A positive, forward-looking workplace culture can be built on the best of the past, while creating a place where employees can thrive. It will take work to clarify the values—and the actions to live those values—that will be at the heart of your culture. It takes even more work to embed the change by rewarding actions and behaviors that make the culture real. But having a culture that you can be proud of is worth the effort. It is arguably the best investment you can make for the future of your organization.

To benchmark your culture and help you guide transformation toward health, sustainability, and greater outcomes, we administer the most proven and effective measurement available: The Denison Culture Survey.

The Denison model examines your culture in the four key areas demonstrated to drive high performance.

  • Mission
  • Adaptability
  • Involvement
  • Consistency

The Denison Culture Survey measures employee perceptions about these key drivers, creating a benchmark of where your organization stands now and how it compares to thousands of other organizations whose employees have taken the same survey. The survey surpasses other available culture assessment tools because it measures behaviors as well as employee perceptions about alignment with your company’s core values. It provides the data necessary to identify areas of cultural strength and weakness, measures cultural improvement over time, and substantiates the value of your firm’s investment in cultural transformation. 

With rich and complex data visualizations, you’ll be able to quickly identify areas in need of improvement and prioritize your culture investment.

Hear New Legends co-founder Leb Tannenbaum elaborate on culture’s key drivers in
this episode of the Frustrated CEO podcast with Dan Denison.

The transformation into healthy, sustainable culture happens in collaboration, through humble inquiry and deep listening.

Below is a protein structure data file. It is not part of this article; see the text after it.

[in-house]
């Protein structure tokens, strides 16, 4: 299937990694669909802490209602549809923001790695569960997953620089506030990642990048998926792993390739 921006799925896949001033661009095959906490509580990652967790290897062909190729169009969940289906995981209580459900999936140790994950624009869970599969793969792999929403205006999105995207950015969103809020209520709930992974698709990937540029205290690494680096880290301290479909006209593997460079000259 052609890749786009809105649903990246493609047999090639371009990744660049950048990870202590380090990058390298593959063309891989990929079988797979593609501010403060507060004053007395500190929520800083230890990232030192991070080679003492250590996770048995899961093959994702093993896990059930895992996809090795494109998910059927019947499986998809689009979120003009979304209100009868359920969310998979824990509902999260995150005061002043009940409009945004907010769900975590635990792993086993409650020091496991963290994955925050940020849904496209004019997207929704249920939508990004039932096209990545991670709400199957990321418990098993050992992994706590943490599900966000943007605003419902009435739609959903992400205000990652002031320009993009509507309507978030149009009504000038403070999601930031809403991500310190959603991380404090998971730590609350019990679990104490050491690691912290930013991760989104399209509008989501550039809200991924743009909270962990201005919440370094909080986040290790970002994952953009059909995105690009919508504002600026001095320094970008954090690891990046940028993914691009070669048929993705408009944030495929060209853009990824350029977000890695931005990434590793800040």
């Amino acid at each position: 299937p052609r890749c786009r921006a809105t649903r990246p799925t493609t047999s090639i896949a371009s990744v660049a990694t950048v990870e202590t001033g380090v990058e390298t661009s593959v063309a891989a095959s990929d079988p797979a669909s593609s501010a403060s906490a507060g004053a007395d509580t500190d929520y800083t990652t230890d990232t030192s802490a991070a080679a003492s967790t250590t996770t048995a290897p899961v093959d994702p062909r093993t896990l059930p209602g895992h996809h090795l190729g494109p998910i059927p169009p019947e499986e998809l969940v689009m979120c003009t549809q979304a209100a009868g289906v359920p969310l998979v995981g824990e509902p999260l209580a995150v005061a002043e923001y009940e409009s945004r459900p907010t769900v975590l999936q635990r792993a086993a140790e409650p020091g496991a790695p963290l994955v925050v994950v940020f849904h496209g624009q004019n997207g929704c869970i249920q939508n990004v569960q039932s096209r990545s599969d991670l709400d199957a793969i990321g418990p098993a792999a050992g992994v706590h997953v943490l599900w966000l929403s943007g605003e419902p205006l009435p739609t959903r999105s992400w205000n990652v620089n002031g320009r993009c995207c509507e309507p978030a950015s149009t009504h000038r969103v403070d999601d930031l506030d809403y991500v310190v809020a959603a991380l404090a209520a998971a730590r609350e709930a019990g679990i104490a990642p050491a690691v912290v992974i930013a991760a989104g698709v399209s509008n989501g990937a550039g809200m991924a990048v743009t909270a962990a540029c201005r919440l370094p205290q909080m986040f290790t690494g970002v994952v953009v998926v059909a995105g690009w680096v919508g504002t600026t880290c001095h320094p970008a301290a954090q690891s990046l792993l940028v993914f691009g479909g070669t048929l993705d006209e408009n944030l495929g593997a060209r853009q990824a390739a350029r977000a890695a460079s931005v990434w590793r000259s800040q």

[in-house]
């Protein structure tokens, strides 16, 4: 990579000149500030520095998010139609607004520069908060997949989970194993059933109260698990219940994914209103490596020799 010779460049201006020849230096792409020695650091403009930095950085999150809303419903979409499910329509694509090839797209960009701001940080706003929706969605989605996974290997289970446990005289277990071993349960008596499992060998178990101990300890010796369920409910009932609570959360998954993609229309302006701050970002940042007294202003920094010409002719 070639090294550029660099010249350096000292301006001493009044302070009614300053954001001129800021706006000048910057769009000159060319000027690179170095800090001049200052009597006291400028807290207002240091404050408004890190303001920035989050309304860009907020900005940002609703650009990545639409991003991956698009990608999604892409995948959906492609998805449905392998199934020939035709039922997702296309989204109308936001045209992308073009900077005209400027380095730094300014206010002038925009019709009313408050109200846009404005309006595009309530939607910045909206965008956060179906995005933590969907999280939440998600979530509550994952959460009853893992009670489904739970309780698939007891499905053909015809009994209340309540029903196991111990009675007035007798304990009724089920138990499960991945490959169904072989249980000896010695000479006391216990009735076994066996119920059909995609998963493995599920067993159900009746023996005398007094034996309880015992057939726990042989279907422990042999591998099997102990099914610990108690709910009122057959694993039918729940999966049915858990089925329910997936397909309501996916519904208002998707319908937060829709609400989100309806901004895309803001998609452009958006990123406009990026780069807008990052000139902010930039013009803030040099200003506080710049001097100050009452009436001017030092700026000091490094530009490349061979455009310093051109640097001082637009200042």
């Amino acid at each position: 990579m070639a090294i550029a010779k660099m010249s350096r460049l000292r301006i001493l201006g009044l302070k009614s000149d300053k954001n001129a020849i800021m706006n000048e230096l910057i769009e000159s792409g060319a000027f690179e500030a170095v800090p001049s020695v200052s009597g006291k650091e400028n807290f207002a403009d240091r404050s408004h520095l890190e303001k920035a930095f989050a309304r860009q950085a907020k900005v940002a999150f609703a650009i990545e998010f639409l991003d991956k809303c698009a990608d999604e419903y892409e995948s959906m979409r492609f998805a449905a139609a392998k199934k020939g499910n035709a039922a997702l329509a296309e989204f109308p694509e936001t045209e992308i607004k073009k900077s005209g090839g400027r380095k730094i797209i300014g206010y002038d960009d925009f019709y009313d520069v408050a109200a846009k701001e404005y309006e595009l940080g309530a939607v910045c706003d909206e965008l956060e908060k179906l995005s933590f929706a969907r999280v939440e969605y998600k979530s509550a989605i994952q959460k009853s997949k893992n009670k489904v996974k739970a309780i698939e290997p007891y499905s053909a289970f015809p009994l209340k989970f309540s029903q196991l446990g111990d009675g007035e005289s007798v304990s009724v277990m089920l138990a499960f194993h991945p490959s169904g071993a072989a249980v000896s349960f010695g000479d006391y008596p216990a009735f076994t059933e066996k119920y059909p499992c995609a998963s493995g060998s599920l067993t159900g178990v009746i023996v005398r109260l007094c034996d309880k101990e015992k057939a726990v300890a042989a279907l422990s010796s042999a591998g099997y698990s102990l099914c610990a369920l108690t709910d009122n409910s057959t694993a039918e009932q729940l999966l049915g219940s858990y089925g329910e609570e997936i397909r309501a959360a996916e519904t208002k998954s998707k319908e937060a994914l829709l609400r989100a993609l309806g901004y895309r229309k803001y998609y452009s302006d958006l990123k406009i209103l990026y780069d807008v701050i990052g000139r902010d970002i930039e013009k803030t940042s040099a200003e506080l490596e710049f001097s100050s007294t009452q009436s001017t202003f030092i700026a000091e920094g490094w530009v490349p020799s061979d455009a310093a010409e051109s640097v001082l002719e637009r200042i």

We are committed to listening, and to asking questions in order to listen more deeply. The form of inquiry that we take is indebted to Edgar Schein’s Humble Inquiry. As a process of discovery that is collective and collaborative, it builds awareness, confidence, and appreciation. 

The culture lives in the conversation. So we invite people to share the stories that, to them, typify the organization, in extraordinary or everyday moments. We’ll attend to what people express or reserve when there is conflict and challenge. We facilitate acknowledgment and appreciation when someone is making a meaningful difference. We listen for ways leaders create safety so that others can take risks. When leaders give feedback and make necessary course corrections, are they doing so without blaming, and with clarity about the dynamic running throughout the system? We also listen for the joy of teamwork and collaboration, for celebration in completing something greater than a single person could have accomplished on their own. The process of reflecting and sharing, the insights that emerge, is a key step in building these skills in your teams and reinforcing your high-performance culture.

Meaningful culture lives in relationships and thrives in collaboration, and the steps to transform it must be safe, generative, and collaborative as well. Learn about the role leaders must play and the approach they must consistently model in support of the process.